Army Medical Logistics Command hosts first change of command

By C.J. LovelaceJuly 2, 2021

Assuming command
1 / 2 Show Caption + Hide Caption – Col. Anthony “Tony” Nesbitt, U.S. Army Medical Logistics Command’s new commander, passes the colors back to Sgt. Maj. Danyell Walters during a change of command ceremony July 1 at Fort Detrick, Maryland. (Photo Credit: C.J. Lovelace) VIEW ORIGINAL
Relinquishing command
2 / 2 Show Caption + Hide Caption – Sgt. Maj. Danyell Walters passes the U.S. Army Medical Logistics Command colors to outgoing commander, Brig. Gen. Michael Lalor, during a change of command ceremony July 1 at Fort Detrick, Maryland. Lalor, AMLC’s first commander, relinquished command to Col. Anthony “Tony” Nesbitt. (Photo Credit: C.J. Lovelace) VIEW ORIGINAL

FORT DETRICK, Md. -- The first two years of existence for U.S. Army Medical Logistics Command -- the Army’s lifecycle manager for medical materiel -- were full of challenges, including a global pandemic.

But for the AMLC team, their focus is on how they overcame difficult situations to deliver medical equipment and supplies -- whenever and wherever they were needed.

Those achievements, under the leadership of Brig. Gen. Michael Lalor, were highlighted during AMLC’s first change of command ceremony July 1. The event served as a final farewell for Lalor and a warm welcome to Col. Anthony “Tony” Nesbitt as the new commander of AMLC.

“AMLC was at the forefront of the COVID-19 fight and mission from day one,” said Maj. Gen. Mitchell Kilgo, commanding general of Communications-Electronic Command who served as the host of the ceremony. “[Brig. Gen. Lalor’s] steadfast leadership using his experience and great instincts ensured the team would be well equipped to lead through the fight.”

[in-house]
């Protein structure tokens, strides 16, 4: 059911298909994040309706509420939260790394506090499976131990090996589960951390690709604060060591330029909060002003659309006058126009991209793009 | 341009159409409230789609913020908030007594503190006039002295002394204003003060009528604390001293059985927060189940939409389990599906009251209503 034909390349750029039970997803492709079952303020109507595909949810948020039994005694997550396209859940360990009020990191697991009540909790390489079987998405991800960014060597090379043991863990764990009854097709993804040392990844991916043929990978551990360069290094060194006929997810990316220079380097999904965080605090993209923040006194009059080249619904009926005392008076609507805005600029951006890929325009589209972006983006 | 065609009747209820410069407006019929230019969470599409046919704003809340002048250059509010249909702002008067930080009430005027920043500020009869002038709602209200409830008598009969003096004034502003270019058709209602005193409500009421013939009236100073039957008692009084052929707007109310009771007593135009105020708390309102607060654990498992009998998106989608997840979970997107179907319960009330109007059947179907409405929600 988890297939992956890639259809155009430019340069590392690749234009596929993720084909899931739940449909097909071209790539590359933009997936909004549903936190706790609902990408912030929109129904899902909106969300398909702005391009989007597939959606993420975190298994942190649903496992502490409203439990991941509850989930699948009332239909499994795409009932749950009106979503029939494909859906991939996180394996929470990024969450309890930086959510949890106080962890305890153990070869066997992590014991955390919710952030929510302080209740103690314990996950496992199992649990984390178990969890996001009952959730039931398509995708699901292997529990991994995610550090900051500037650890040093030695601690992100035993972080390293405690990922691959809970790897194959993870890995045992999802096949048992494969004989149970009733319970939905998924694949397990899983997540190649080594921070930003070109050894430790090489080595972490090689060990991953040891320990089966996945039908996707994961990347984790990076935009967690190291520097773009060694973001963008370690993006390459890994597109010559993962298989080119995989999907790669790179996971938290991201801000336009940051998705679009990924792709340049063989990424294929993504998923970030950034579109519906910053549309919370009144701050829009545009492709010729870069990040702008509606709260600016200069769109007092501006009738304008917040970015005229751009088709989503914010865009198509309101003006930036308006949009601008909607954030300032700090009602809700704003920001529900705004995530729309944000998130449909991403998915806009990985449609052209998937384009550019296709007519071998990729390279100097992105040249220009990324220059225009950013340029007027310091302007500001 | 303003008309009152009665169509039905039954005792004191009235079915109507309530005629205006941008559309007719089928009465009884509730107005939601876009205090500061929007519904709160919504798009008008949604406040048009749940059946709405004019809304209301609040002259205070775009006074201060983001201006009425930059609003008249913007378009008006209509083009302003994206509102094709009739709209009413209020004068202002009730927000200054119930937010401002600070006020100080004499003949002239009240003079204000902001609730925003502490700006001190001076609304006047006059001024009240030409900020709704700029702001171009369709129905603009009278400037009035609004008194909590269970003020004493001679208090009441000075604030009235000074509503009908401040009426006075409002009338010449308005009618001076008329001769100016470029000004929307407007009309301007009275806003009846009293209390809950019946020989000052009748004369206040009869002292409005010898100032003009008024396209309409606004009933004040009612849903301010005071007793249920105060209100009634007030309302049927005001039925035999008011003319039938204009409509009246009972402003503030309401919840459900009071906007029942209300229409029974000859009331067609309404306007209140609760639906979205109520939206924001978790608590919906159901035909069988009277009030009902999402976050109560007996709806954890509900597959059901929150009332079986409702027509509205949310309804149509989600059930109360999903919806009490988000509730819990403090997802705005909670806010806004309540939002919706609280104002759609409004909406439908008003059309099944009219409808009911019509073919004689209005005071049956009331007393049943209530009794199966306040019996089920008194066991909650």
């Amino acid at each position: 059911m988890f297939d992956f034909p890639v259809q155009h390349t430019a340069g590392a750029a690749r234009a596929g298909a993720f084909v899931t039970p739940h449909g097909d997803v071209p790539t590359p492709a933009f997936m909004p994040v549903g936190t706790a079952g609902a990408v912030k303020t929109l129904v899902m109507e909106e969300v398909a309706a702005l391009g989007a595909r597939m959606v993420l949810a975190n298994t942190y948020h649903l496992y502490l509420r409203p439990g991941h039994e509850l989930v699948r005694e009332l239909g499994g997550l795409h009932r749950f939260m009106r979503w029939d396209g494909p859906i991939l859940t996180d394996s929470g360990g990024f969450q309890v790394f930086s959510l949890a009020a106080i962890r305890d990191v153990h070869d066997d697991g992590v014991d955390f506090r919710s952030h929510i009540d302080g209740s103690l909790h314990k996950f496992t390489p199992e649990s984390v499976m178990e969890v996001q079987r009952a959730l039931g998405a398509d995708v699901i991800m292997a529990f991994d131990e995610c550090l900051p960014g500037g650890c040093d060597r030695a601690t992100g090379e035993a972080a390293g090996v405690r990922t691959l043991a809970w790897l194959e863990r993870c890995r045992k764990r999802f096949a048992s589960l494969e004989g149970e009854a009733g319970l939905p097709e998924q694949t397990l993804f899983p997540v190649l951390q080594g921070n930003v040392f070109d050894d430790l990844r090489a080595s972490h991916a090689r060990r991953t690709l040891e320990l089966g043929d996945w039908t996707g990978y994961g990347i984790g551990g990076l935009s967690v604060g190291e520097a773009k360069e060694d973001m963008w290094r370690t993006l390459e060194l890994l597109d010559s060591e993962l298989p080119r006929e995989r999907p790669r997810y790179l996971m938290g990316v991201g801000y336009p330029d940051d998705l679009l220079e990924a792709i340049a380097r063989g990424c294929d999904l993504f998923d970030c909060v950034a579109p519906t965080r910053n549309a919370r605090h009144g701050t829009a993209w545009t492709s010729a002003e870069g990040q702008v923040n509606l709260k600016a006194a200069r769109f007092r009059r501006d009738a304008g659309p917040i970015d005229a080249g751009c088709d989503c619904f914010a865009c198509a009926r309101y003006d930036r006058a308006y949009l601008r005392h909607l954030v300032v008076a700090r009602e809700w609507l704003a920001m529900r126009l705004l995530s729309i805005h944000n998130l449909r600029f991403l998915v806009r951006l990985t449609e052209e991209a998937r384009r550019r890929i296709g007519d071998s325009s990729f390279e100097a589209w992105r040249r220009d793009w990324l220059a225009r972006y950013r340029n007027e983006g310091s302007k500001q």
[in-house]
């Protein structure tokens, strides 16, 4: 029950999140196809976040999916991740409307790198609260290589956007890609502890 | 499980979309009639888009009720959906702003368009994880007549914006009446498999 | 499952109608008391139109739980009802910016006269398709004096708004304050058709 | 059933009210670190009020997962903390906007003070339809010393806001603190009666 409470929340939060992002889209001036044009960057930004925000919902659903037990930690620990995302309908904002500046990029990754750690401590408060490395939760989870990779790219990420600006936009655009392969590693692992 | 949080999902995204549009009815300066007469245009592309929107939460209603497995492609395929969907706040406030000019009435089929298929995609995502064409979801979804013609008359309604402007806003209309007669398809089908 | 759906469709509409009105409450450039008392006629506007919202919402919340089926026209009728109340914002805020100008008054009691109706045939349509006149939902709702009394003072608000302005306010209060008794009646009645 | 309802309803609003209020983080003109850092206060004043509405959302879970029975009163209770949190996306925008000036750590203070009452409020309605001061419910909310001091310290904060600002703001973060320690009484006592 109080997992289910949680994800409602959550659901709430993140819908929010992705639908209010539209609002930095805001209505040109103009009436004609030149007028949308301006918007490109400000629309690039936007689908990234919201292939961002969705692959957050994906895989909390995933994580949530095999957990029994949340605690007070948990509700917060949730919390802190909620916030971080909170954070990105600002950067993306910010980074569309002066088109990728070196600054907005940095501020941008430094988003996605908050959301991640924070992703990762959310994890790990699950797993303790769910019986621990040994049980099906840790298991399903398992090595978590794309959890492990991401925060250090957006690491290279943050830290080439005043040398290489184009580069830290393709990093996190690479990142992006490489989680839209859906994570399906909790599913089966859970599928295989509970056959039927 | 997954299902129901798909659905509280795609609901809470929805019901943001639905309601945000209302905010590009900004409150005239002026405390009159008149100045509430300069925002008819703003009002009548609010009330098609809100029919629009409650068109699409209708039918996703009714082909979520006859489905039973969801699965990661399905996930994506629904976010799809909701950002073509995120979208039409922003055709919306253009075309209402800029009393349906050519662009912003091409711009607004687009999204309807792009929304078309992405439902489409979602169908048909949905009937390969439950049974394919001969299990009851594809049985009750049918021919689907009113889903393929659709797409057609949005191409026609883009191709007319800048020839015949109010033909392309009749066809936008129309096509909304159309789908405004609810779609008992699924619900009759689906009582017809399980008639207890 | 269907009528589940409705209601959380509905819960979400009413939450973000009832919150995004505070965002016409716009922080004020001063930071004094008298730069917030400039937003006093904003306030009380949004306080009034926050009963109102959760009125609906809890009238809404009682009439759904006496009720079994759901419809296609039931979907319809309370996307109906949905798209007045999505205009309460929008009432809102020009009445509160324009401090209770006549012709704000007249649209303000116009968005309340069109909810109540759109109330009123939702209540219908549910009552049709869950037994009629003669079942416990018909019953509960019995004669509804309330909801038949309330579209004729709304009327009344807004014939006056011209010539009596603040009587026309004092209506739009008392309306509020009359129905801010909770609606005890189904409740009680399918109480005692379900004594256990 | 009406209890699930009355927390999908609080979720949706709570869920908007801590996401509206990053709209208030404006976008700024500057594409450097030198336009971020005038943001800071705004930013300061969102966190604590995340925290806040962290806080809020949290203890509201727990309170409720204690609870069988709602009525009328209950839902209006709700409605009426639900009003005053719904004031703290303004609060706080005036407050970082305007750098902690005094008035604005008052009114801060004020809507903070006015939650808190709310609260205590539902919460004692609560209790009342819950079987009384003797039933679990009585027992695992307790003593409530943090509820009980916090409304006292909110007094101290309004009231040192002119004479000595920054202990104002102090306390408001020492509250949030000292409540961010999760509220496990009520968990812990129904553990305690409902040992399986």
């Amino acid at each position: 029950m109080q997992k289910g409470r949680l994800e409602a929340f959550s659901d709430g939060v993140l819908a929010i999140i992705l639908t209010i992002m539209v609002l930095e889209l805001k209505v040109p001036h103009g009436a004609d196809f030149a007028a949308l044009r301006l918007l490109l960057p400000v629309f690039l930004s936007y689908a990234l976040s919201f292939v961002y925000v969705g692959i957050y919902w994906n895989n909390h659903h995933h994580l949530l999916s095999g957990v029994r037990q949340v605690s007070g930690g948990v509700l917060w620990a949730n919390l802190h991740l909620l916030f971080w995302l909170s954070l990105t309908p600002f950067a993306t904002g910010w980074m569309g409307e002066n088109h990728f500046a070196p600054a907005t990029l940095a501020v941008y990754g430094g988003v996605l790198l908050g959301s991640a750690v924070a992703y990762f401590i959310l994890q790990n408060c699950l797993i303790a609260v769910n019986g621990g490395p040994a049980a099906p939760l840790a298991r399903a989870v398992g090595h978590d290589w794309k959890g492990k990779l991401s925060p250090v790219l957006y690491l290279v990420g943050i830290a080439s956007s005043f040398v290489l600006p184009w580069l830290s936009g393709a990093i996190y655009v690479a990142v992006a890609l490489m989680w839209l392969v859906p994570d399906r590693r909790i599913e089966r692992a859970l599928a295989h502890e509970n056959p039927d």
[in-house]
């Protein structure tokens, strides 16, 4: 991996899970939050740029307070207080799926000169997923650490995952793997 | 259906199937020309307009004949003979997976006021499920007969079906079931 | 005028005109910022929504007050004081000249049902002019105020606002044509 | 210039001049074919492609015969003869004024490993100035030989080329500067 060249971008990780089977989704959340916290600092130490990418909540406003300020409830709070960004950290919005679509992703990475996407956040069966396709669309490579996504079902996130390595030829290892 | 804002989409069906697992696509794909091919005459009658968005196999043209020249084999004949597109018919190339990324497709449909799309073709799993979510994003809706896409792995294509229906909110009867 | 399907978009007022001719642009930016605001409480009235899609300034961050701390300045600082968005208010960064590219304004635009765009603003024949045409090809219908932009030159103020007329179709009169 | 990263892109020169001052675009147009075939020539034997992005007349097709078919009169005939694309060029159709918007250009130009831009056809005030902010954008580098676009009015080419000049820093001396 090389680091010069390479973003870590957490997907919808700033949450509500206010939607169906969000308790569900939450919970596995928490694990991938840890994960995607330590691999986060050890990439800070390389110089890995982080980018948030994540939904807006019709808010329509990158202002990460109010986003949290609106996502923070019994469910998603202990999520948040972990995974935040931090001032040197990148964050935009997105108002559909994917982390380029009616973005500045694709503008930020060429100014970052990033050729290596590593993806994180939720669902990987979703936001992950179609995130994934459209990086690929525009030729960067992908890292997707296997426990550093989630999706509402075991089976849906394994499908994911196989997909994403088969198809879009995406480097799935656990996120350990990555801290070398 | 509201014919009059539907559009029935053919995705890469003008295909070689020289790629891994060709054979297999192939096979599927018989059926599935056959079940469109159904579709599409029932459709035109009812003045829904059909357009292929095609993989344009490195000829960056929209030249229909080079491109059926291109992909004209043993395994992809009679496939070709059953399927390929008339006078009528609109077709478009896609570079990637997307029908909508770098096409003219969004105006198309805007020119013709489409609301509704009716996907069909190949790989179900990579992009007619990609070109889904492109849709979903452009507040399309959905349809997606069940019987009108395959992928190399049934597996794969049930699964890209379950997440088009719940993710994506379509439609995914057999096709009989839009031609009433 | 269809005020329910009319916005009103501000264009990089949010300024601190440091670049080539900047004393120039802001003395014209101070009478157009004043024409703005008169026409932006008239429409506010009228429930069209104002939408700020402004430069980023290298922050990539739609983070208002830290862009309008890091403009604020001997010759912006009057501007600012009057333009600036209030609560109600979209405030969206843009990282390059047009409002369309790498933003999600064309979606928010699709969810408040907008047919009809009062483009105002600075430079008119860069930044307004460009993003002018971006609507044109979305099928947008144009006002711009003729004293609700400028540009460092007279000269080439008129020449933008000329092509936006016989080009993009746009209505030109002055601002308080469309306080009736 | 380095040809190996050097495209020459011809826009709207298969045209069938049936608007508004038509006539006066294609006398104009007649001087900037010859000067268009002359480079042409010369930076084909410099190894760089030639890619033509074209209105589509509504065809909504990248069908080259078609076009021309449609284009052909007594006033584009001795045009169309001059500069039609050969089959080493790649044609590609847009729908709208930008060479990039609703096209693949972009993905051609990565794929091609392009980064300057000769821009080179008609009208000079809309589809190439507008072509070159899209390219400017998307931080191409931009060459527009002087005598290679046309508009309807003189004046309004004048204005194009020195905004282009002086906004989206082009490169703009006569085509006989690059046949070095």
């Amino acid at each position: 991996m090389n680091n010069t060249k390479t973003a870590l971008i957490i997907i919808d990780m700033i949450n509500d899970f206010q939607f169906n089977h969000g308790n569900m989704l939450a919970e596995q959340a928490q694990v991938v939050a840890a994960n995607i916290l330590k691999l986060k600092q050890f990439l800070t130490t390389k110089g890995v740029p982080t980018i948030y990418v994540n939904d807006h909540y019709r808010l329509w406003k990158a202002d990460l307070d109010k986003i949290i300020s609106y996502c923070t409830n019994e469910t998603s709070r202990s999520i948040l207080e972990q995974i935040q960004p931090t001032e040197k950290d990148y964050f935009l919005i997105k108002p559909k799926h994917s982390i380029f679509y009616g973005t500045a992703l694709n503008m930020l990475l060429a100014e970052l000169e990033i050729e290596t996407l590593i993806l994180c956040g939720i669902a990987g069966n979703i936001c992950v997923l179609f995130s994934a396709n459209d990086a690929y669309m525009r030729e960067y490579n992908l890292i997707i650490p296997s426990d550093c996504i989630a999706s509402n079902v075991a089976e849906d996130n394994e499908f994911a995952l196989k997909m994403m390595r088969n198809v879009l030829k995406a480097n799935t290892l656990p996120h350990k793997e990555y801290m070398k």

During the ceremony, Lalor reflected on his nearly two-year journey, set in motion when he assumed command of AMLC as a brand new organization.

Activated Sept. 17, 2019, AMLC is a subordinate command under CECOM, a major subordinate command of Army Materiel Command. AMLC’s mission is to deliver integrated sustainment and data management to enable health services in support of operational Army units and Joint Forces worldwide.

Along with his family, Lalor recognized fellow leaders, mentors, team members and partners, including the workforces at AMLC’s three direct reporting units -- the U.S. Army Medical Materiel Agency, U.S. Army Medical Materiel Center-Europe and U.S. Army Medical Materiel Center-Korea.

“From the very first day … I always reminded you, we were on the clock,” Lalor said. “Well, you nailed it. You brought an aggressive, problem-solving tenacity to every battle and every formation and organization we touched and supported.

“I cannot say enough of how proud I am of you and all that we have accomplished as a team.”

Prior to the ceremony, Kilgo presented Lalor with the Legion of Merit medal, recognizing his service as AMLC’s first commander and leading the command through its formative years as the Army’s premier medical logistics organization.

In addition to his achievements as AMLC commander, Lalor simultaneously served as director of the Enterprise Business Systems-Convergence, Multi-Functional Capabilities Team, leading efforts to streamline integration of sustainment and financial business processes across the Army enterprise.

“Unfortunately, you’re taking that mission (with you),” Kilgo quipped, as Lalor smiled back from his seat in the Fort Detrick auditorium. “But of course, the Army is going to be better for it. This is just a true testament to how talented you truly are.”

Kilgo said Lalor, who is next headed to Fort Lee, Virginia, to serve as the next commandant of the U.S. Army Ordnance Corps and School, has certainly “set the bar high” for Nesbitt, “but he’s also set you up for great success.”

“I’m confident you are the right man in the right job at the right time,” Kilgo said of Nesbitt.

A seasoned leader with over 30 years of experience in the Army’s Medical Service Corps, Nesbitt comes to AMLC after serving as transformation implementation lead at the Office of the Deputy Army Surgeon General. He also continues to serve as the Surgeon General’s medical logistics consultant.

In his first remarks as commander, Nesbitt thanked those who helped him along the way and reassured Kilgo and other senior leaders in attendance that the organization will continue enabling medical readiness throughout the health care continuum.

“We will take care of our people and we will support CECOM, AMC and the Army’s efforts,” he said. “We will set standards, and we will win.”